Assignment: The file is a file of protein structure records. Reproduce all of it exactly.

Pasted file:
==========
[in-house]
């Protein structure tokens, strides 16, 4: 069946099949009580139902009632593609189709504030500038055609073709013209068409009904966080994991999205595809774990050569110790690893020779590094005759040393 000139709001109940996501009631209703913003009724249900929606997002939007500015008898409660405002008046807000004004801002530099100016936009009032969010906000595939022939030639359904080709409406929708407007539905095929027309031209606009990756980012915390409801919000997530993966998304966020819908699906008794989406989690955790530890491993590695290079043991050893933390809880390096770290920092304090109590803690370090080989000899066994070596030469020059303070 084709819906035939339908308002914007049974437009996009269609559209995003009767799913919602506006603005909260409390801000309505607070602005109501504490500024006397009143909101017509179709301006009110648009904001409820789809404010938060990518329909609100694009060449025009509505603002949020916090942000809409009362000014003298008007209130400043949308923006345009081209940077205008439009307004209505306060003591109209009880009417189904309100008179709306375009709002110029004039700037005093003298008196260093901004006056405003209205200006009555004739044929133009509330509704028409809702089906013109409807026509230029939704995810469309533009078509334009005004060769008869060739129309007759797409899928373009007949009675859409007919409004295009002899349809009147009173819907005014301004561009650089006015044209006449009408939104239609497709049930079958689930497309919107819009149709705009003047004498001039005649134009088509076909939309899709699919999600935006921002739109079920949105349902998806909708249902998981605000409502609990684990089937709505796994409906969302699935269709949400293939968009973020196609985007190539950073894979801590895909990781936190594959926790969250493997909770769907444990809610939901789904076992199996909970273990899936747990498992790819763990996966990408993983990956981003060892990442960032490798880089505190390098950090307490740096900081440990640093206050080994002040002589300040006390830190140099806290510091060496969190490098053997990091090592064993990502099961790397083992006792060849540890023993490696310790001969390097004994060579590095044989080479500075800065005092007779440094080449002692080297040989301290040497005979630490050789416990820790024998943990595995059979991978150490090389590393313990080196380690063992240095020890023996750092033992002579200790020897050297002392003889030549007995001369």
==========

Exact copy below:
[in-house]
């Protein structure tokens, strides 16, 4: 069946099949009580139902009632593609189709504030500038055609073709013209068409009904966080994991999205595809774990050569110790690893020779590094005759040393 000139709001109940996501009631209703913003009724249900929606997002939007500015008898409660405002008046807000004004801002530099100016936009009032969010906000595939022939030639359904080709409406929708407007539905095929027309031209606009990756980012915390409801919000997530993966998304966020819908699906008794989406989690955790530890491993590695290079043991050893933390809880390096770290920092304090109590803690370090080989000899066994070596030469020059303070 084709819906035939339908308002914007049974437009996009269609559209995003009767799913919602506006603005909260409390801000309505607070602005109501504490500024006397009143909101017509179709301006009110648009904001409820789809404010938060990518329909609100694009060449025009509505603002949020916090942000809409009362000014003298008007209130400043949308923006345009081209940077205008439009307004209505306060003591109209009880009417189904309100008179709306375009709002110029004039700037005093003298008196260093901004006056405003209205200006009555004739044929133009509330509704028409809702089906013109409807026509230029939704995810469309533009078509334009005004060769008869060739129309007759797409899928373009007949009675859409007919409004295009002899349809009147009173819907005014301004561009650089006015044209006449009408939104239609497709049930079958689930497309919107819009149709705009003047004498001039005649134009088509076909939309899709699919999600935006921002739109079920949105349902998806909708249902998981605000409502609990684990089937709505796994409906969302699935269709949400293939968009973020196609985007190539950073894979801590895909990781936190594959926790969250493997909770769907444990809610939901789904076992199996909970273990899936747990498992790819763990996966990408993983990956981003060892990442960032490798880089505190390098950090307490740096900081440990640093206050080994002040002589300040006390830190140099806290510091060496969190490098053997990091090592064993990502099961790397083992006792060849540890023993490696310790001969390097004994060579590095044989080479500075800065005092007779440094080449002692080297040989301290040497005979630490050789416990820790024998943990595995059979991978150490090389590393313990080196380690063992240095020890023996750092033992002579200790020897050297002392003889030549007995001369």